Marta Morvillo

Marta Morvillo is post-doctoral researcher at the Amsterdam Centre for European Law and Governance (ACELG), University of Amsterdam. Before joining ACELG in 2018 as Marie Skłodowska Curie fellow, she was Max Weber fellow at the European University Institute in Florence (2017-2018) and post-doctoral researcher at the University of Bologna (2015-2017). Marta holds a Ph.D. in Constitutional law from the University of Bologna (2012-2015), an LL.M. in Public law and global governance from King’s College London (2012), and a law degree from the University of Bologna (2011).

Marta’s expertise lies at the interface of EU law, constitutional law, and risk regulation. Her current research focus is on the interaction between technical and democratic legitimacy and in particular on the development of a constitutional framework for experts’ involvement in EU decision-making. In her doctoral thesis, titled ‘Who decides on technical legislation? Analyzing the dialogue between politics and expertise in drafting and applying technical legislation’, she focused on the genetic aspects of such rules and outlined the paradigms according to which technical contents influence legislative processes at domestic level. Her broader research interests include comparative and EU constitutional law.

CONTACT: mm11516@nyu.edu

Research Project

The constitutional place of expertise. Developing a constitutional framework for experts’ involvement in EU decision-making.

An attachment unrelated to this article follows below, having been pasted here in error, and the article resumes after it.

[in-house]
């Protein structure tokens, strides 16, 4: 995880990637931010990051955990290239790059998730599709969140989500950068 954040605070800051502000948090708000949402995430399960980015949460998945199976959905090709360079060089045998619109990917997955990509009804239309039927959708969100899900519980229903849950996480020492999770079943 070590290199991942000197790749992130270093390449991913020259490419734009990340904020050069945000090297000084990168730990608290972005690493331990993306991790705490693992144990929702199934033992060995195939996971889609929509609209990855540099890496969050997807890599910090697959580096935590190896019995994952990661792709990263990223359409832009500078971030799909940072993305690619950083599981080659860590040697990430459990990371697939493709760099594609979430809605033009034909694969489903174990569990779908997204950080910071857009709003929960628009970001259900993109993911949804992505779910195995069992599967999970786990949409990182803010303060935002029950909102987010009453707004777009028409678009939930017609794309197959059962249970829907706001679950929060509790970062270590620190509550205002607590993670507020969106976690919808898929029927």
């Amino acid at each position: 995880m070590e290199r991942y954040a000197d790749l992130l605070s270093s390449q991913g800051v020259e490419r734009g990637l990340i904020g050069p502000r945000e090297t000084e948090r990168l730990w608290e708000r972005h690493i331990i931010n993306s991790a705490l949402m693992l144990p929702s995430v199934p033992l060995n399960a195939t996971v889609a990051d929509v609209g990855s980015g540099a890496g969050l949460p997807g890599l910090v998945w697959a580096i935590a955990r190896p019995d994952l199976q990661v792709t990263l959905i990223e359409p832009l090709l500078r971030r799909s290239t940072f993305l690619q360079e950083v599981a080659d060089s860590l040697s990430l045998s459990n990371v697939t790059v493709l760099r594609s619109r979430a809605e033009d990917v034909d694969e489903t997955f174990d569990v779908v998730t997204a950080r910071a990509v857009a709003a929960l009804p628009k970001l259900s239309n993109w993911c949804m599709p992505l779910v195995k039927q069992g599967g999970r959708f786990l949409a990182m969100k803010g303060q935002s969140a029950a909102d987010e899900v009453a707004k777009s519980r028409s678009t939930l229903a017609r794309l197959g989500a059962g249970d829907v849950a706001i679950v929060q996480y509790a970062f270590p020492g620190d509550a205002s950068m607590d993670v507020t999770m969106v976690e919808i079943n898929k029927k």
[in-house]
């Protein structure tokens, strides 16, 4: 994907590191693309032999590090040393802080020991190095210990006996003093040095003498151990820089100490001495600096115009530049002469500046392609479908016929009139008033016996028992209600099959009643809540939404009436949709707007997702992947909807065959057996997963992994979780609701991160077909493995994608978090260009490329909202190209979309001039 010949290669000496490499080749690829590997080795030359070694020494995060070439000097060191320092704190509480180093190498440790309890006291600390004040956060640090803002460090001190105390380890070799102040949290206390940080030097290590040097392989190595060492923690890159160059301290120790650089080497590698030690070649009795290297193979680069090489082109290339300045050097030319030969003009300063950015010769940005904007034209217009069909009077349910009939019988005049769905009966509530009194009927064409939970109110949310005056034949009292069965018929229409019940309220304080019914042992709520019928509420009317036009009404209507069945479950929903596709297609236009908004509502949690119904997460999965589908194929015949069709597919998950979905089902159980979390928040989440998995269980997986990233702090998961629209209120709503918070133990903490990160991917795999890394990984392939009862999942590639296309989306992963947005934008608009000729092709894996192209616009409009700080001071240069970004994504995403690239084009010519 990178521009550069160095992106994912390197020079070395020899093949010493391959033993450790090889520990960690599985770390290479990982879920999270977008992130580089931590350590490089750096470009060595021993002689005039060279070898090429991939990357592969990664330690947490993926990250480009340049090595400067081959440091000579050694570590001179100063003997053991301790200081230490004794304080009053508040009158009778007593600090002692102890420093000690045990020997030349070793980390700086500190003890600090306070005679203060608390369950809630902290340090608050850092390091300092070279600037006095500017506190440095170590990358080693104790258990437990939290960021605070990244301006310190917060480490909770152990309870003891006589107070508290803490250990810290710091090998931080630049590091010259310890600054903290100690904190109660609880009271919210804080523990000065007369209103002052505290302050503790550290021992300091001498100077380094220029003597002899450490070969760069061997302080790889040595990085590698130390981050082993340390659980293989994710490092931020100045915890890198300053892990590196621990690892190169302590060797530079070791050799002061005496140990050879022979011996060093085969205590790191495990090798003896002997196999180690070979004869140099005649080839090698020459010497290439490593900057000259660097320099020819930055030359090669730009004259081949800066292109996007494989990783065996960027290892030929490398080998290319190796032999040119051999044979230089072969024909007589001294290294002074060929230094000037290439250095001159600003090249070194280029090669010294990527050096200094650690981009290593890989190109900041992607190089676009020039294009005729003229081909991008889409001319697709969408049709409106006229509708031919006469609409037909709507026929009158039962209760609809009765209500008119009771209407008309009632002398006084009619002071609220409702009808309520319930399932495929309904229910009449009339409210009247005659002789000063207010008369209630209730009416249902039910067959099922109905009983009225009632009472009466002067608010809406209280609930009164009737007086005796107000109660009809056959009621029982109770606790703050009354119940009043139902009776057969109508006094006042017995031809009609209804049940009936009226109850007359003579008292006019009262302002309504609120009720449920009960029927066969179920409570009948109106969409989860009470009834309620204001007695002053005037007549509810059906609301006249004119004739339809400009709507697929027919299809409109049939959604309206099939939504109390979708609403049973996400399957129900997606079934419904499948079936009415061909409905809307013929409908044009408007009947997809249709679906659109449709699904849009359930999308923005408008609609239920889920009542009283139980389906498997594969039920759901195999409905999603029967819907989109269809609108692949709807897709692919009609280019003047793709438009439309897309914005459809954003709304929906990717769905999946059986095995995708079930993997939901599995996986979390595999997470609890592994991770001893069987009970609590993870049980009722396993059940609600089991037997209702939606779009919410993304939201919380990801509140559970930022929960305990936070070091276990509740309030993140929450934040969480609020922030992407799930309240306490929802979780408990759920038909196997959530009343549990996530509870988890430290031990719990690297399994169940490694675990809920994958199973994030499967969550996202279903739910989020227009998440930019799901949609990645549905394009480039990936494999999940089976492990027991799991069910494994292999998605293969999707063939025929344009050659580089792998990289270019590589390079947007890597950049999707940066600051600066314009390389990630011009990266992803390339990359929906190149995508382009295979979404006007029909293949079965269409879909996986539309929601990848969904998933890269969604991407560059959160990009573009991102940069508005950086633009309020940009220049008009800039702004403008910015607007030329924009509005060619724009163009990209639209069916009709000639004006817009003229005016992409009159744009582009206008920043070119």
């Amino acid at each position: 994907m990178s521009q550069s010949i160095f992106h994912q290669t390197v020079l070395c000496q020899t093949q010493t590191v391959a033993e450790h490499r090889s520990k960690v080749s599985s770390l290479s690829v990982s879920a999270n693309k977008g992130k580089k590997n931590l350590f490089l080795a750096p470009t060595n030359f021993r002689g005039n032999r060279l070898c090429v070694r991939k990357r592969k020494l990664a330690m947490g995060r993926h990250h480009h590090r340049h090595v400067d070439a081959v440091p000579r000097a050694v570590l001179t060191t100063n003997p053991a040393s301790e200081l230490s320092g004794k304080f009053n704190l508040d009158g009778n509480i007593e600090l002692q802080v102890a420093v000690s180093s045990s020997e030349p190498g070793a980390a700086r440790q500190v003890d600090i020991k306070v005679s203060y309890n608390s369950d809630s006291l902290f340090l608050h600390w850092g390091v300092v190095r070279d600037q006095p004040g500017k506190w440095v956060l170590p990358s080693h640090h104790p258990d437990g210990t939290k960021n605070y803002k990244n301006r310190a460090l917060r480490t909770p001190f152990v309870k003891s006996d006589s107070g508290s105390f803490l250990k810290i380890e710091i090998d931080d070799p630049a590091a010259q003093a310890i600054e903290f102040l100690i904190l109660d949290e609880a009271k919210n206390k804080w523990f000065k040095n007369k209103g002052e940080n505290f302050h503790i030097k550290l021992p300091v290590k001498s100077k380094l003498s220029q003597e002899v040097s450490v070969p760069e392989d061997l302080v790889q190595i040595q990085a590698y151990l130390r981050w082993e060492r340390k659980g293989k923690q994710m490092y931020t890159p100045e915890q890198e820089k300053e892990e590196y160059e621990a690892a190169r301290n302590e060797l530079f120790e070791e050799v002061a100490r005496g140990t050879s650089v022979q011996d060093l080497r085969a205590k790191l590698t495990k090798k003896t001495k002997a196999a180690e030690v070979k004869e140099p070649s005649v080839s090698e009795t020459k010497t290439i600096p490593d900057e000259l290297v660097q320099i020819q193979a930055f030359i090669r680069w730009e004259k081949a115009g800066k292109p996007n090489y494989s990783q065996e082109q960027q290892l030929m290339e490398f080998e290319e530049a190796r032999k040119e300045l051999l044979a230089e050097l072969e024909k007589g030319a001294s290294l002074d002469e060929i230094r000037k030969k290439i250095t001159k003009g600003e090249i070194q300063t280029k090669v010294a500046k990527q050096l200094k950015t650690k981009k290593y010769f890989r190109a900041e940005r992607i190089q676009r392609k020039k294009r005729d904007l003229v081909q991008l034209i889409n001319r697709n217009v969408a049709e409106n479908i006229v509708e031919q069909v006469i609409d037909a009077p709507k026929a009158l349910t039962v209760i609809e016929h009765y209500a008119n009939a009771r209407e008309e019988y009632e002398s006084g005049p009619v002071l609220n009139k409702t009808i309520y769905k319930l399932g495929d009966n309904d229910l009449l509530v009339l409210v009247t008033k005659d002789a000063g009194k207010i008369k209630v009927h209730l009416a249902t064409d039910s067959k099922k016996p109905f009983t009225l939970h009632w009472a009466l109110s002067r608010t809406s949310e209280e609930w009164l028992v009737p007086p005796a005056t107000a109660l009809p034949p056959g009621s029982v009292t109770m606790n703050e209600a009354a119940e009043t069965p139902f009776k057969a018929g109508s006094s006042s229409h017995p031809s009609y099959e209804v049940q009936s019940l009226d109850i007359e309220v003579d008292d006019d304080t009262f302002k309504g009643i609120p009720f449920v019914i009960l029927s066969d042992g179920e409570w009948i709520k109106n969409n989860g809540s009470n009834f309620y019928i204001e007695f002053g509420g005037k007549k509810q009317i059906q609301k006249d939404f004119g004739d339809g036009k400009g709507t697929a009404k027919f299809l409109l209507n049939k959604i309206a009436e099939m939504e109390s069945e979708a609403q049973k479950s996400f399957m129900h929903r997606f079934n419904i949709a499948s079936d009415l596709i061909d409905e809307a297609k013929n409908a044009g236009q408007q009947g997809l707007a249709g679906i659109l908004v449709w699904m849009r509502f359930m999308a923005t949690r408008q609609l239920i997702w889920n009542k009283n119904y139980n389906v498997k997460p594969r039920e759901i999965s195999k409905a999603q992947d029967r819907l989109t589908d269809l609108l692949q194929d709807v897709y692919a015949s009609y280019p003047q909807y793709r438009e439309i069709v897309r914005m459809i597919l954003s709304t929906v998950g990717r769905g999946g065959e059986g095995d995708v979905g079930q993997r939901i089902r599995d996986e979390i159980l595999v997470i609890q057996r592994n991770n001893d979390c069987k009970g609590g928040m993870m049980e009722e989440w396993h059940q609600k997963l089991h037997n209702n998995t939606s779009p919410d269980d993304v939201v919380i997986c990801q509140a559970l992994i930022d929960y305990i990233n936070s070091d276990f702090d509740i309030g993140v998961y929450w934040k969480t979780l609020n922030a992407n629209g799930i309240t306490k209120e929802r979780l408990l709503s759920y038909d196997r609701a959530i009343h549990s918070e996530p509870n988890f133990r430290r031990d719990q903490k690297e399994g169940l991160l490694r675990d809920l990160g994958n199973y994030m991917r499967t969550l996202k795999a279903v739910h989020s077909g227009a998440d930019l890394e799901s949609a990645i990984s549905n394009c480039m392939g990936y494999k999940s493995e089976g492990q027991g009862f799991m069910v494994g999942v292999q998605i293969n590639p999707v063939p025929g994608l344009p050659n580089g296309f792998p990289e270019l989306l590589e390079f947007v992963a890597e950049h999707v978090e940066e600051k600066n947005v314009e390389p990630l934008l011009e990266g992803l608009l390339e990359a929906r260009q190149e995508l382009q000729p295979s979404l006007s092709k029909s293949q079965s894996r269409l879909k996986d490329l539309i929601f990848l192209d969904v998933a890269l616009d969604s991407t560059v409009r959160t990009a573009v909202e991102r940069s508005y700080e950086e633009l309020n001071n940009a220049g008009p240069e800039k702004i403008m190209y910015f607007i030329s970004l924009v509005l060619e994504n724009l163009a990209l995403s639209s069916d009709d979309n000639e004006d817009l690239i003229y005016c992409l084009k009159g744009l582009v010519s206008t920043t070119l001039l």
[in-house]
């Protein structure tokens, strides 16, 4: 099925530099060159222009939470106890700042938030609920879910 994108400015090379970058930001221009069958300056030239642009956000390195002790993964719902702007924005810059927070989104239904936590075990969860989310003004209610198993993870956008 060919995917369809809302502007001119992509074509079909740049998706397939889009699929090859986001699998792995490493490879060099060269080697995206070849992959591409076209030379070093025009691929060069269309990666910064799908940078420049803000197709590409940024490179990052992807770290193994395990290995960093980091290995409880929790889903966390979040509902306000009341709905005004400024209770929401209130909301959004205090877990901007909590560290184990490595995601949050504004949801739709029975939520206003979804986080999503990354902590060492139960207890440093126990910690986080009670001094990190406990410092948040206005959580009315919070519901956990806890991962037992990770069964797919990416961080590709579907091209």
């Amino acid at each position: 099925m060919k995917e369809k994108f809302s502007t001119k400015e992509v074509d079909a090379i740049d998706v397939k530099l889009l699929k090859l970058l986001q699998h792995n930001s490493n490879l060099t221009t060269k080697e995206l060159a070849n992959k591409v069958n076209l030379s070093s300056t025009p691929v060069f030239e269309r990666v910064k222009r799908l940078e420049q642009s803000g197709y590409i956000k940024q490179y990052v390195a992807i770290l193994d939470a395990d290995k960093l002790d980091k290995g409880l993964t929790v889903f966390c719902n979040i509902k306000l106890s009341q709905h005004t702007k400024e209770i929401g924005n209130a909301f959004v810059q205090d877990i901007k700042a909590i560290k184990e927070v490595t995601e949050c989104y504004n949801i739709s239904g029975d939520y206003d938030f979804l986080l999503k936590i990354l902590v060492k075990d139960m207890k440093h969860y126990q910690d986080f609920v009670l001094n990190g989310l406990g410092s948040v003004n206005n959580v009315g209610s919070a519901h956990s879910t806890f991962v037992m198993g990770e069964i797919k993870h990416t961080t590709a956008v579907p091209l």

The legitimacy of expert-based decisions is a recurring problem in EU regulatory decision-making. Technical complexity is common to many policy fields at EU level, ranging from financial governance to health and environmental protection, so that the participation of scientific and economic expertise is an intrinsic element of most decision-making processes. The high complexity characterising the issues at stake fully justifies the involvement of experts. However, in a multi-level context such as the EU’s, this has often resulted in an apparent neutralisation of political issues into merely technical assessments, to the detriment of accountable, inclusive and epistemically sound deliberations. How can technical and democratic legitimacy be reconciled in a supranational polity? My research addresses this question from a constitutional standpoint. In particular, it explores the potential of constitutional principles such as participation, transparency and rational administrative decision-making as triggers of dialectic learning processes between courts and decision-makers. In doing so, it builds on a systematic investigation of how European Courts (Court of Justice and General Court) frame such principles when reviewing expert-based decisions and on the analysis of the relevant institutional practices, in order to assess how decision-makers respond to judicial activity. It aims at understanding how the legitimacy of expert-based rule-making could be enhanced through its constitutionalisation. Its overall goal is to develop a comprehensive constitutional approach to expertise, bridging the divides between different types of expertise and policy areas, under the common lens of EU constitutional principles.